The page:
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View Diary: Walter Cronkite's Letter to the NYT: An Idea for Dems (281 comments)

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  •  Good idea but reasons why it won't happen (4.00)
    The Cronkite piece posed an interesting idea that I initially liked, but there is one huge problem with the idea:  it violates party rules.  Here's why, from someone who has worked with party rules and delegate selection issues since 1988.

    There is no provision in the party Charter or by-laws for a midterm convention.  While the DNC can change the by-laws, changing the Charter requires a vote of the National Convention, which can only be held in a presidential election year under the current Charter.  A second impediment is that a midterm convention leads to innumerable questions regarding the delegate selection process.  In presidential years, Democratic voters select the delegates (indirectly in most states) by voting for presidential candidates.  The entire process is governed by the Delegate Selection Rules Convention Call approved by the DNC and individual state party delegate selection plans that are vetted by the DNC's Compliance Review Commission for compliance with the national party rules.

    While the DNC could conceivably convene under its authority some midterm gathering short of a National Convention, the question of WHO would be represented remains unanswered.  Allowing state parties to select the delegates seems the only viable structured option for such a meeting but that approach would shut out whatever faction happens to be out of power at the moment, particularly in a year where state parties are often divided by gubernatorial and other races.  Allowing anyone at all to attend is another option, but that raises the question of whether such a self-selected gathering would be representative of the party as a whole.  I suspect that it would be skewed towards party activists and the affluent rather than the types of swing voters that we will need to reach in 2006.

    Thus, while the idea of some sort of midterm convention has appeal on its face, the practical issues of selecting delegates are substantial.  Cronkite proposes using the 2004 delegates, but not all of them are in the financial position to spend another week away from home and, as happens every year, some party voices worth hearing did not get delegate positions in 2004 for a variety of reasons.  For instance, many Dean supporters in large states did not get delegate slots because of their campaign ended for all practical purposes before their state's primary or caucus.  These delegate selection issues present the danger that rather than fighting the common foe in Senate and gubernatorial races, intranecine party warfare will break out over delegate slots that at best will make us look disorganized and at worst, both disorganized and not ready to govern.

    I just cannot see how it can be pulled off in a way in 2006 that will give a voice to all who wish to participate.  While there may be merit in some sort of scaled down proposal, such as roving open DNC meetings in various parts of the country, the ability to present a cogent message to the country that you have in a national convention would not be present.  You simply won't get the TV coverage you're looking for.  Moreover, even if one could figure a way around the problems I've come up with here, there is no guarantee that the networks would cover it.  There are plenty of problems with presidential election year coverage of the conventions, let alone a midterm convention that would be, in essence, a party infomercial that is not producing hard news.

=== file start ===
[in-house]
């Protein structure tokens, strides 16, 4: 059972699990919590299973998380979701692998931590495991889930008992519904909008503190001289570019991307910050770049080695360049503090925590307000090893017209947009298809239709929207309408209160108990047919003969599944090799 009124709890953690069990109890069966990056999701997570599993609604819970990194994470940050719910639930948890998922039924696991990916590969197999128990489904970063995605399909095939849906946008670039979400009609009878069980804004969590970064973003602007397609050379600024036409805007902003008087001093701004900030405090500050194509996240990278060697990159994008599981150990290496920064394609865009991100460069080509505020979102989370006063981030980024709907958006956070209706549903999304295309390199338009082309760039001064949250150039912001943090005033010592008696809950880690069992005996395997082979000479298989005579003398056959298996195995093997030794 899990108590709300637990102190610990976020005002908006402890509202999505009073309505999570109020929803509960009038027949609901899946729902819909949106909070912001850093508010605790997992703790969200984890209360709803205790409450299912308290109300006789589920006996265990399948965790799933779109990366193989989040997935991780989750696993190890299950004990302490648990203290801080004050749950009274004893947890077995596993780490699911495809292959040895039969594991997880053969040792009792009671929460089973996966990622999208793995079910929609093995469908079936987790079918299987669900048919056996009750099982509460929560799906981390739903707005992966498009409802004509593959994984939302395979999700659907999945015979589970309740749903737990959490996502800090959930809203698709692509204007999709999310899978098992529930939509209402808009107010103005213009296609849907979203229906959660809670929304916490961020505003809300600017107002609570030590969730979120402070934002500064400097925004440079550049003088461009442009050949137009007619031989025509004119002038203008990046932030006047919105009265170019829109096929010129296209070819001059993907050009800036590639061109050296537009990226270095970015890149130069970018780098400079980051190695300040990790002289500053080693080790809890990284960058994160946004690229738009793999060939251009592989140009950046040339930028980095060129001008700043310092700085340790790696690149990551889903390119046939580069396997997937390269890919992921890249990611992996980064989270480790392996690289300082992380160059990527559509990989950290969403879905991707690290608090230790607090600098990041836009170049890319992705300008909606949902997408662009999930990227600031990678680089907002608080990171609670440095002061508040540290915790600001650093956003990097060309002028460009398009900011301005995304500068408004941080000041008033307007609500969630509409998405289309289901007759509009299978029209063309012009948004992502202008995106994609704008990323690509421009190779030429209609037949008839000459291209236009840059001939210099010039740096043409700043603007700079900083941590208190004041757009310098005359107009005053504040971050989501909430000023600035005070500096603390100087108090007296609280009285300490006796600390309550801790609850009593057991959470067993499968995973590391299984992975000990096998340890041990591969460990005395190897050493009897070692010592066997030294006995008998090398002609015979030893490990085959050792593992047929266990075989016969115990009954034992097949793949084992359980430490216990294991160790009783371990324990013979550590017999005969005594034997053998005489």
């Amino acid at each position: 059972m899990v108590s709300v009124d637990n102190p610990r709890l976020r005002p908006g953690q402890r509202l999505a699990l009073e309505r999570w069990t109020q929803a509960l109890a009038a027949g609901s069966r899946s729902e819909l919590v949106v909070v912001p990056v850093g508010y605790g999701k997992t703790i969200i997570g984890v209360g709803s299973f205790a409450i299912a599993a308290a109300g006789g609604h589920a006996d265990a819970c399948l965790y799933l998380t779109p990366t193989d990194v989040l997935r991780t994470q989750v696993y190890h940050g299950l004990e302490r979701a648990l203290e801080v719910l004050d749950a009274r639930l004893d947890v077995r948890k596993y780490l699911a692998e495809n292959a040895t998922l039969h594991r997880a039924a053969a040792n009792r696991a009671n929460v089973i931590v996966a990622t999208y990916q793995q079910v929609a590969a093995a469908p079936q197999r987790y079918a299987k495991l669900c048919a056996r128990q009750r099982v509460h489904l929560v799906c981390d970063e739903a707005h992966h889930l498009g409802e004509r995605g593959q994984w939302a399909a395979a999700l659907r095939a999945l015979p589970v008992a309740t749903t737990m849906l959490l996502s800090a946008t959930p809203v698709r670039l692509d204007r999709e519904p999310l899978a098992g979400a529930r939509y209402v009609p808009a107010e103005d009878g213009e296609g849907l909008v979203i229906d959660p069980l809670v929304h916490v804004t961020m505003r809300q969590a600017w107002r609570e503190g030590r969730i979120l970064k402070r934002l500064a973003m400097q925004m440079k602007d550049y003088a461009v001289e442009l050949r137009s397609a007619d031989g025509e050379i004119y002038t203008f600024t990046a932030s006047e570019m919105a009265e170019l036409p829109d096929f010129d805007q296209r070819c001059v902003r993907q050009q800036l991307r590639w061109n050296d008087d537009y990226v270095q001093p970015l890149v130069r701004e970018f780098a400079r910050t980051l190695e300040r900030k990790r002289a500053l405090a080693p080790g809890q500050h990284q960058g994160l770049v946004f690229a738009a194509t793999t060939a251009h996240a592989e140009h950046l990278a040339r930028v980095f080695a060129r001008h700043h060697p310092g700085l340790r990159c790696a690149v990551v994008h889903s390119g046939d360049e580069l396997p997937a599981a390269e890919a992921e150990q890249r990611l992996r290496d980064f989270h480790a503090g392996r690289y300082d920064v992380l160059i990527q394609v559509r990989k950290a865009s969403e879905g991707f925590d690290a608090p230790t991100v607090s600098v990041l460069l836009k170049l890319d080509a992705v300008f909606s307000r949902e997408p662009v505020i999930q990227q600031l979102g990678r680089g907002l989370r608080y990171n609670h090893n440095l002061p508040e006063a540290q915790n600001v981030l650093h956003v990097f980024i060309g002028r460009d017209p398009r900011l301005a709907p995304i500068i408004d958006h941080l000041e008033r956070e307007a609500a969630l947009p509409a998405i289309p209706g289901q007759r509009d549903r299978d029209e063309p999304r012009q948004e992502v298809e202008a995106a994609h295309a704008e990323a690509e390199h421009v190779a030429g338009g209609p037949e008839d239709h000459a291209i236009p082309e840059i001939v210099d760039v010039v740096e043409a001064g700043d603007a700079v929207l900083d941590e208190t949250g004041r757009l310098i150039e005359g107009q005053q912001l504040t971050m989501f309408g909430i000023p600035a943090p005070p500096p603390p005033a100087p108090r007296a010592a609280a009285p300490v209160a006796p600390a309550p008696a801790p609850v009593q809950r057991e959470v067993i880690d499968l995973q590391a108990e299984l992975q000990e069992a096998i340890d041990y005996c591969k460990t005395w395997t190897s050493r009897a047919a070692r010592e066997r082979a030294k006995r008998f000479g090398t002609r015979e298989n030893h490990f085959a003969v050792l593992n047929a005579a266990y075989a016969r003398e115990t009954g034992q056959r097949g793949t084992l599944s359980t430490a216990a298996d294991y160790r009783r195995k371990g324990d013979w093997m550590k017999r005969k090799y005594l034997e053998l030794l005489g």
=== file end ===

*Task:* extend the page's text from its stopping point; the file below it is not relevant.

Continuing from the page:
I do think there is value in exploring the idea of a midterm convention for future years and I would support a commission being formed to study the idea before the 2008 National Convention with a view toward adopting a Charter change that would make it possible to have a midterm convention in 2010 if the idea is deemed to have merit.

    •  You should diary this (4.00)
      Shoot, I wish that this comment was further upthread so that more people would read it.  This is exactly the kind of nuts-n-bolts information I was hoping would emerge here.

      While at lunch I was thinking about the problem of calling something a "convention" when it would not serve the purpose of selecting or confirming candidates, but just the platform.

      I then thought that it might be feasible to construct maybe 5 regional mini-conventions or large-scale town hall meetings with multiple speakers and a large, enthusiastic public.  This forum could be used to field questions about a midterm Democratic platform while promoting such a platform.

      Thoughts?

      "I'm not interested in that same liberal claptrap. That meow, meow, meow, ironic detachment." -- Stephen Colbert

      by SneakySnu on Fri Oct 14, 2005 at 10:57:18 AM PDT

      [ Parent ]

      •  How about 50? (none)